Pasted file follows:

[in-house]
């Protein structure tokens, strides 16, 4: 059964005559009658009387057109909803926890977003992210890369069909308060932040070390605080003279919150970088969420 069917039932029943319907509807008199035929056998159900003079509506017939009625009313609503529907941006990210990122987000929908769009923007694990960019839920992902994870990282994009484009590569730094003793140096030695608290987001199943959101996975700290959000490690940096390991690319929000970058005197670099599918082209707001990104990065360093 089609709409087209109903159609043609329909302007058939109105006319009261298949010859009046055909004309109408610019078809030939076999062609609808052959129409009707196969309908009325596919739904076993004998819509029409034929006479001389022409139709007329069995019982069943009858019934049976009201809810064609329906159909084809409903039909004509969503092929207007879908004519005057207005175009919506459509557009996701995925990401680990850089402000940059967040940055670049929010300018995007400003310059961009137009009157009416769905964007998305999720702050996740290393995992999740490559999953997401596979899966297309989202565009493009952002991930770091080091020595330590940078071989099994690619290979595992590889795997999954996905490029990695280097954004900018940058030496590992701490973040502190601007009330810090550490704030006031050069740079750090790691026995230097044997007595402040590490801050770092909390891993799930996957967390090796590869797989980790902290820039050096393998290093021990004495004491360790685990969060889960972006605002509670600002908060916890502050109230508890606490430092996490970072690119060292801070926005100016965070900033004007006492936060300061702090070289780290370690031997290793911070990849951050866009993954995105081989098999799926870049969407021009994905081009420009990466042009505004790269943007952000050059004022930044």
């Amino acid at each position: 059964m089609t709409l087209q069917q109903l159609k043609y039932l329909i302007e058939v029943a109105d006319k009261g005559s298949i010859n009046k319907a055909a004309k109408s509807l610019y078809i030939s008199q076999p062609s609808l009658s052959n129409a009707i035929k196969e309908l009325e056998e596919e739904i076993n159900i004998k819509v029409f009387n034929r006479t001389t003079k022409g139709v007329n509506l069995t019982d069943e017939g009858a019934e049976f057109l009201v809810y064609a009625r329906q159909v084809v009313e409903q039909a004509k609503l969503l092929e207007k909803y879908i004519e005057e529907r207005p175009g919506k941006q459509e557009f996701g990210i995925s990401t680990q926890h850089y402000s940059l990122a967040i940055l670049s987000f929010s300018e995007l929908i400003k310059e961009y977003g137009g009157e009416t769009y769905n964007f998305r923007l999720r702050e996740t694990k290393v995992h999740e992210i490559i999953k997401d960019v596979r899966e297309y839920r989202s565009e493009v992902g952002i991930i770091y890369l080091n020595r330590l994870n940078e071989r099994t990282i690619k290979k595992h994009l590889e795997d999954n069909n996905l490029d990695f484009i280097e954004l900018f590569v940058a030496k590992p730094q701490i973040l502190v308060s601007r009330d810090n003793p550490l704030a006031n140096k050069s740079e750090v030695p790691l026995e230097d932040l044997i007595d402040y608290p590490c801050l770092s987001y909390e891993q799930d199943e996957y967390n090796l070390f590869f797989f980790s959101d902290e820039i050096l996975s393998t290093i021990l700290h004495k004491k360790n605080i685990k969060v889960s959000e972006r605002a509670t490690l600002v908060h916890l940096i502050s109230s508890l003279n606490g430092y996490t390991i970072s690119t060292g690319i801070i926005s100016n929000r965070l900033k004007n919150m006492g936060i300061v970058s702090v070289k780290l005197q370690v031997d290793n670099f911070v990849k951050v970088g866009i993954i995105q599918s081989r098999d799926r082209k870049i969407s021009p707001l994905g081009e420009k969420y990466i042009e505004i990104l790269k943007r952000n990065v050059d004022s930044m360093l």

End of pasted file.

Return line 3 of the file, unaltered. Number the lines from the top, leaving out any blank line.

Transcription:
């Amino acid at each position: 059964m089609t709409l087209q069917q109903l159609k043609y039932l329909i302007e058939v029943a109105d006319k009261g005559s298949i010859n009046k319907a055909a004309k109408s509807l610019y078809i030939s008199q076999p062609s609808l009658s052959n129409a009707i035929k196969e309908l009325e056998e596919e739904i076993n159900i004998k819509v029409f009387n034929r006479t001389t003079k022409g139709v007329n509506l069995t019982d069943e017939g009858a019934e049976f057109l009201v809810y064609a009625r329906q159909v084809v009313e409903q039909a004509k609503l969503l092929e207007k909803y879908i004519e005057e529907r207005p175009g919506k941006q459509e557009f996701g990210i995925s990401t680990q926890h850089y402000s940059l990122a967040i940055l670049s987000f929010s300018e995007l929908i400003k310059e961009y977003g137009g009157e009416t769009y769905n964007f998305r923007l999720r702050e996740t694990k290393v995992h999740e992210i490559i999953k997401d960019v596979r899966e297309y839920r989202s565009e493009v992902g952002i991930i770091y890369l080091n020595r330590l994870n940078e071989r099994t990282i690619k290979k595992h994009l590889e795997d999954n069909n996905l490029d990695f484009i280097e954004l900018f590569v940058a030496k590992p730094q701490i973040l502190v308060s601007r009330d810090n003793p550490l704030a006031n140096k050069s740079e750090v030695p790691l026995e230097d932040l044997i007595d402040y608290p590490c801050l770092s987001y909390e891993q799930d199943e996957y967390n090796l070390f590869f797989f980790s959101d902290e820039i050096l996975s393998t290093i021990l700290h004495k004491k360790n605080i685990k969060v889960s959000e972006r605002a509670t490690l600002v908060h916890l940096i502050s109230s508890l003279n606490g430092y996490t390991i970072s690119t060292g690319i801070i926005s100016n929000r965070l900033k004007n919150m006492g936060i300061v970058s702090v070289k780290l005197q370690v031997d290793n670099f911070v990849k951050v970088g866009i993954i995105q599918s081989r098999d799926r082209k870049i969407s021009p707001l994905g081009e420009k969420y990466i042009e505004i990104l790269k943007r952000n990065v050059d004022s930044m360093l």